[PDF] Download ↠ The Running Hare: The Secret Life of Farmland | by é John Lewis-Stempel

By John Lewis-Stempel | Comments: ( 700 ) | Date: ( Nov 12, 2019 )

From the Winner of the Thwaites Wainwright Prize 2015Traditional ploughland is disappearing Seven cornfield flowers have become extinct in the last twenty years Once abundant, the corn bunting and the lapwing are on the Red List The corncrake is all but extinct in England And the hare is running for its life.Written in exquisite prose, The Running Hare tells the storyFrom the Winner of the Thwaites Wainwright Prize 2015Traditional ploughland is disappearing Seven cornfield flowers have become extinct in the last twenty years Once abundant, the corn bunting and the lapwing are on the Red List The corncrake is all but extinct in England And the hare is running for its life.Written in exquisite prose, The Running Hare tells the story of the wild animals and plants that live in and under our ploughland, from the labouring microbes to the patrolling kestrel above the corn, from the linnet pecking at seeds to the seven spot ladybird that eats the aphids that eat the crop It recalls an era before open roofed factories and silent, empty fields, recording the ongoing destruction of the unique, fragile, glorious ploughland that exists just down the village lane.But it is also the story of ploughland through the eyes of man who took on a field and husbanded it in a natural, traditional way, restoring its fertility and wildlife, bringing back the old farmland flowers and animals John Lewis Stempel demonstrates that it is still possible to create a place where the hare can rest safe.


  • Title: The Running Hare: The Secret Life of Farmland
  • Author: John Lewis-Stempel
  • ISBN: 9780857523266
  • Page: 177
  • Format: Hardcover

About Author:

John Lewis-Stempel

John Lewis-Stempel Is a well-known author, some of his books are a fascination for readers like in the The Running Hare: The Secret Life of Farmland book, this is one of the most wanted John Lewis-Stempel author readers around the world.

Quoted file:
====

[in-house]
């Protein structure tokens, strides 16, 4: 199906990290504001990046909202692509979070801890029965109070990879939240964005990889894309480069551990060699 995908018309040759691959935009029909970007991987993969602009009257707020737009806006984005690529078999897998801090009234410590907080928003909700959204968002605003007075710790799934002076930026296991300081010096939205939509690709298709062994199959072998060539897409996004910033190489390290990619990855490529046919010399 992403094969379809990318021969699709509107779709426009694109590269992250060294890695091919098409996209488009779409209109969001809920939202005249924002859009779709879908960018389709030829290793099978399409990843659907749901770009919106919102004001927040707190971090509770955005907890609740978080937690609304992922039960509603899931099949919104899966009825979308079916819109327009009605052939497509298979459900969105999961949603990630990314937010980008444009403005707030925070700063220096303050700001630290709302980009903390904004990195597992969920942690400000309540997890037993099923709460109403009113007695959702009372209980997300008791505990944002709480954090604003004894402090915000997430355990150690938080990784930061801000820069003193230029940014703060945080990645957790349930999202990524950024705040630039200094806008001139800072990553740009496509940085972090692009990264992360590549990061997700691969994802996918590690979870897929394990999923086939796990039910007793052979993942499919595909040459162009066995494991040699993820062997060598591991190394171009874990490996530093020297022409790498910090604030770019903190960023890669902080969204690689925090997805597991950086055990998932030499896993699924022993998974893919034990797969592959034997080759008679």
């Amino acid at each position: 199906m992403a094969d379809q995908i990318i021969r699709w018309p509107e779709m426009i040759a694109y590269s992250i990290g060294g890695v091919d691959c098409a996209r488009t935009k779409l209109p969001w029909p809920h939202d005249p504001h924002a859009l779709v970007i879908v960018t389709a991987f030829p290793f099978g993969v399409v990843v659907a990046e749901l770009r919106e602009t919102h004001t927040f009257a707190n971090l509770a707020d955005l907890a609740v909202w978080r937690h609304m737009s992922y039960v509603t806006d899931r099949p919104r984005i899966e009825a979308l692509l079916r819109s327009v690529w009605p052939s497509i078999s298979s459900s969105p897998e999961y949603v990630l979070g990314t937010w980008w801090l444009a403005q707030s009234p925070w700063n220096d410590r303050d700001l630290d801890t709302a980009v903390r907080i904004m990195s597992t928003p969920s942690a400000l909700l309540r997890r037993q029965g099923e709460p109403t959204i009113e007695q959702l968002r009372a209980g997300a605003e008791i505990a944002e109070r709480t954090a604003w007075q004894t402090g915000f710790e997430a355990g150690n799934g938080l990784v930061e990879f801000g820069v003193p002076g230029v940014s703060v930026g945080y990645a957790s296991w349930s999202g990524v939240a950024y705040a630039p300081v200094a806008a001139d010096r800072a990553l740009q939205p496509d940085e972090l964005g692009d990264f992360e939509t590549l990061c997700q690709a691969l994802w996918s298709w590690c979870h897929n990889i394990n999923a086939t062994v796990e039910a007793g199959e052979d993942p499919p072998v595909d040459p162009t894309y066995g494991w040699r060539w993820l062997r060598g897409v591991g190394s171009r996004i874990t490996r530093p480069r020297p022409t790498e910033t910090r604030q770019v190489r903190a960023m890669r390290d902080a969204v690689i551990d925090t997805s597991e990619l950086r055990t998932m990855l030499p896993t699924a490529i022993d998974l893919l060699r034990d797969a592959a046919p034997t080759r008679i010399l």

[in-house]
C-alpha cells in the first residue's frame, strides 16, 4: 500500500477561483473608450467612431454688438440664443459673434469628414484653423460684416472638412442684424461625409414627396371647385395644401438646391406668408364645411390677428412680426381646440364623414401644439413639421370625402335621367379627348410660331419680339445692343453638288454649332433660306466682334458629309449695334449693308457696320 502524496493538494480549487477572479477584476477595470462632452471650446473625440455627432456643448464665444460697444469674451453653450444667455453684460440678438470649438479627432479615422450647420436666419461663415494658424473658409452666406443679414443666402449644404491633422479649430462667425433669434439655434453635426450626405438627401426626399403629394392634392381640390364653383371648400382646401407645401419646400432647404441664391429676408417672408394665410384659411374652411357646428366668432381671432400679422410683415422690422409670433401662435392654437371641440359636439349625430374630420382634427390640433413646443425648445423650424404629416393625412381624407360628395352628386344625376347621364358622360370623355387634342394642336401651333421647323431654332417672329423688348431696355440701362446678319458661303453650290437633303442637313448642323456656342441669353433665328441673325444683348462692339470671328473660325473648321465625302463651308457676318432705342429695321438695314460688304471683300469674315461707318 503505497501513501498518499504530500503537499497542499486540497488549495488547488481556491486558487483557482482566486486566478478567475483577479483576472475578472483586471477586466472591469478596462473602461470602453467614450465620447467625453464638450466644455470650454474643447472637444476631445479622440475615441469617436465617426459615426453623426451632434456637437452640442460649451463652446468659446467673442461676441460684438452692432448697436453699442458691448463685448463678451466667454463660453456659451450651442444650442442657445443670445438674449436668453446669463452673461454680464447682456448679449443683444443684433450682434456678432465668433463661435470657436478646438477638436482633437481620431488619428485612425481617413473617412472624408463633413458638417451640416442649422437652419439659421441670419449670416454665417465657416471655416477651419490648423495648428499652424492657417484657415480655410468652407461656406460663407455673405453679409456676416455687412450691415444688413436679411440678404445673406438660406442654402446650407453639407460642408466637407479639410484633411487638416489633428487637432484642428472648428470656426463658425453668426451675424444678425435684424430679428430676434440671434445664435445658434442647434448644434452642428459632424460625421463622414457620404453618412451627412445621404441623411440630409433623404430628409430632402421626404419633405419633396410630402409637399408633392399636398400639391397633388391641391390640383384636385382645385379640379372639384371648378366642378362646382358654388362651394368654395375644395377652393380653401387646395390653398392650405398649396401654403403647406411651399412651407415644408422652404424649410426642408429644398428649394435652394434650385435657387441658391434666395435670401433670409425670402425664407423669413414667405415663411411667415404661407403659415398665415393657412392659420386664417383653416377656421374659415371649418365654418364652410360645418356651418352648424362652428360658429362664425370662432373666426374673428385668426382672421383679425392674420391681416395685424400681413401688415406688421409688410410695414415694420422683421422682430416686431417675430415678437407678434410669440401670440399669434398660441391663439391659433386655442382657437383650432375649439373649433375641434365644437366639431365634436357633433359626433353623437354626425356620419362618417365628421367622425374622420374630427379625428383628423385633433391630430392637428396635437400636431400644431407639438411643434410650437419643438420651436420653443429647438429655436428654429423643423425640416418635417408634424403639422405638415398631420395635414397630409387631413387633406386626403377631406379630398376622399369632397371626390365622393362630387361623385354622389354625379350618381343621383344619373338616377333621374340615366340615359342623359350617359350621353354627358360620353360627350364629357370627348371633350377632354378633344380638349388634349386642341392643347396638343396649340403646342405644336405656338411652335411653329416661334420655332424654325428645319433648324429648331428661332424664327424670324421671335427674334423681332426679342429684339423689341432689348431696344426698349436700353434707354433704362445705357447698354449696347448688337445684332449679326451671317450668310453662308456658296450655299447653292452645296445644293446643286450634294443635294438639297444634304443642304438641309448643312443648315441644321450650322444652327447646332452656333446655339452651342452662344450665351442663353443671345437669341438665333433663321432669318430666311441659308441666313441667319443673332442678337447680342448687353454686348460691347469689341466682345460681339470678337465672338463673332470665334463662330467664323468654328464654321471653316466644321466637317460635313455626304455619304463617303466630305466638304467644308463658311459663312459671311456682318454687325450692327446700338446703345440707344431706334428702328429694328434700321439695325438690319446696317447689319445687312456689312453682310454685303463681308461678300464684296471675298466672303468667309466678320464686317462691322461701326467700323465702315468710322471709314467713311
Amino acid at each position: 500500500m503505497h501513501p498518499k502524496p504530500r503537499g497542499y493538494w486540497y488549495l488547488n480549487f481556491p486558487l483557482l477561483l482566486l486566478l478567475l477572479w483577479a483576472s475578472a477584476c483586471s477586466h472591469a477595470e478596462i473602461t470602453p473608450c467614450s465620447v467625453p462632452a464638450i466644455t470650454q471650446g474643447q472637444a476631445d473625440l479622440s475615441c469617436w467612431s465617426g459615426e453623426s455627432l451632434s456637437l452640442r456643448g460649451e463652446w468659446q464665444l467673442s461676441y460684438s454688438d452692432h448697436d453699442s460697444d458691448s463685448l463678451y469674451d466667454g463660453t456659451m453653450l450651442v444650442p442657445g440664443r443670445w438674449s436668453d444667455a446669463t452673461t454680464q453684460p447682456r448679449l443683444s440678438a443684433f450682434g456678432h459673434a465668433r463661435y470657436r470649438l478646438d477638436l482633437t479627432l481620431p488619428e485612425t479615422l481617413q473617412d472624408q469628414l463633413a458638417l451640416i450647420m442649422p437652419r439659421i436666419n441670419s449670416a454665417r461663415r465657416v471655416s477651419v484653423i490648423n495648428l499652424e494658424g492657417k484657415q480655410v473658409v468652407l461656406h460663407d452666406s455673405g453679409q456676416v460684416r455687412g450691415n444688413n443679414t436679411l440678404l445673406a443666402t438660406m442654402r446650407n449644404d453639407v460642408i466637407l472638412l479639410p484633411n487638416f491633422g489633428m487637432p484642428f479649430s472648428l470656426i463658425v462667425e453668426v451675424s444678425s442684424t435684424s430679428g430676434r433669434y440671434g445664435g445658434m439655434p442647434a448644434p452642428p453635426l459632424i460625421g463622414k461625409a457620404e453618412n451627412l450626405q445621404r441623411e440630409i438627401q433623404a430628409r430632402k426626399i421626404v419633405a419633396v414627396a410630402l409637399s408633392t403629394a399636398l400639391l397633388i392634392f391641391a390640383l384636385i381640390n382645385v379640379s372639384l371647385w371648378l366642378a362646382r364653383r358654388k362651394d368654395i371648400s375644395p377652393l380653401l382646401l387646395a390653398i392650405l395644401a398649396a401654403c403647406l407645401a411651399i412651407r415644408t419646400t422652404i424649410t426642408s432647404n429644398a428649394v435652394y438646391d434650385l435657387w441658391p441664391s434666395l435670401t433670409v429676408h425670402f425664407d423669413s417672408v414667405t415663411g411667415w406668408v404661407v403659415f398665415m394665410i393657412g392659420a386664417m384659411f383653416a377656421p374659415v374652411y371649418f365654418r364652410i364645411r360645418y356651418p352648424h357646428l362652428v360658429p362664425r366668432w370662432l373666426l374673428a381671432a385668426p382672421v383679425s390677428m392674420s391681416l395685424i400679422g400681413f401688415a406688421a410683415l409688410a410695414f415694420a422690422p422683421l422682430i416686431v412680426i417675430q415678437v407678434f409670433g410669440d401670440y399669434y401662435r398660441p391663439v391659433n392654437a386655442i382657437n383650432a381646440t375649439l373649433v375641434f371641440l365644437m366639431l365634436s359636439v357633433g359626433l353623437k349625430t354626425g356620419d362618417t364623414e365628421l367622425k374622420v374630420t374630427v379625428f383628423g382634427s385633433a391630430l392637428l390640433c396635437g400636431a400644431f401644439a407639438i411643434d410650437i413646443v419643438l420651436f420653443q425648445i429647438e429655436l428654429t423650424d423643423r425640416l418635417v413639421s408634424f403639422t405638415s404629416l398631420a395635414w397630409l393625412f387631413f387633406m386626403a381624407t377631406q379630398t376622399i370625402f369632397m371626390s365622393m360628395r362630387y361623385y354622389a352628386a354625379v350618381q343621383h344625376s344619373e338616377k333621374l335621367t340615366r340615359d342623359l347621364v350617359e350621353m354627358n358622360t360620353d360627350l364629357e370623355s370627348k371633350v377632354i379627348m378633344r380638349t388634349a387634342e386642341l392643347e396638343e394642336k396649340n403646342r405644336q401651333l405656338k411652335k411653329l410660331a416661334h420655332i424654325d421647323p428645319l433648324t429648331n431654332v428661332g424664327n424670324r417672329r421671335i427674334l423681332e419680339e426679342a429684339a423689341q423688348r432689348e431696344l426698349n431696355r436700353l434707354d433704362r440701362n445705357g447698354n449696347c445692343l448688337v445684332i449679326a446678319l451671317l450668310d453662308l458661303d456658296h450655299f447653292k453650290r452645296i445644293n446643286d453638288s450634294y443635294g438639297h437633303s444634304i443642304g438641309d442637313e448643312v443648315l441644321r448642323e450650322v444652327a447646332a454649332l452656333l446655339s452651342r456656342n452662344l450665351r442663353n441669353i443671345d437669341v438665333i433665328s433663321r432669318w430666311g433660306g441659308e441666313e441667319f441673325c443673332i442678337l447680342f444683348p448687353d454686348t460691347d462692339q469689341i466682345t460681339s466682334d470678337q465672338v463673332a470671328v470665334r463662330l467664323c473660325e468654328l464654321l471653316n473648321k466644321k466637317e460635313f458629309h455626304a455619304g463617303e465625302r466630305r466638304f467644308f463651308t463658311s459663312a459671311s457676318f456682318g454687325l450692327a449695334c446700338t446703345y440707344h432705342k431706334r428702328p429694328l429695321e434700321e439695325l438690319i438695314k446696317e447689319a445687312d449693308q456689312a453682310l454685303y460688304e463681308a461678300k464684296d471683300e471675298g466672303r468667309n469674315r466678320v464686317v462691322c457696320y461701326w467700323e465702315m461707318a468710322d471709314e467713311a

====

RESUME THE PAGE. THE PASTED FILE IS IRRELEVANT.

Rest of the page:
The Running Hare The Secret Life of Farmland by John Apr , And the hare is running for its life Written in exquisite prose, The Running Hare tells the story of the wild animals and plants that live in and under our ploughland, from the labouring microbes to the patrolling kestrel above the corn, from the linnet pecking at seeds to the seven spot ladybird that eats the aphids that eat the crop. Home Running Hare in Ewloe Pub and Restaurant Carvery A modern family friendly pub built to offer a great place to eat out in North Wales for both locals and travellers, The Running Hare serves a traditional carvery alongside a daily menu of classic meals. Running Hare Vineyard Award winning wines in Southern Only a short drive from Washington DC is Running Hare Vineyard, a little bit of Tuscany and Napa in Southern Maryland We have live music on select weekends in our Outdoor Tasting area You are invited to bring a picnic lunch and make a day of it The Running Hare The Secret Life of Farmland by John May , The Running Hare The Secret Life of Farmland by John Lewis Stempel review The environmentalist s account of the year he spent restoring wildlife to The Running Hare The Secret Life of Farmland NHBS Good Written in exquisite prose, The Running Hare tells the story of the wild animals and plants that live in and under our ploughland, from the labouring microbes to the patrolling kestrel above the corn, from the linnet pecking at seeds to the seven spot ladybird that eats the aphids that eat the crop. The Running Hare The Secret Life of Farmland John Lewis Feb , The Running Hare The Secret Life of Farmland Paperback April , by John Lewis Stempel Author


Comments The Running Hare: The Secret Life of Farmland

  • Bettie☯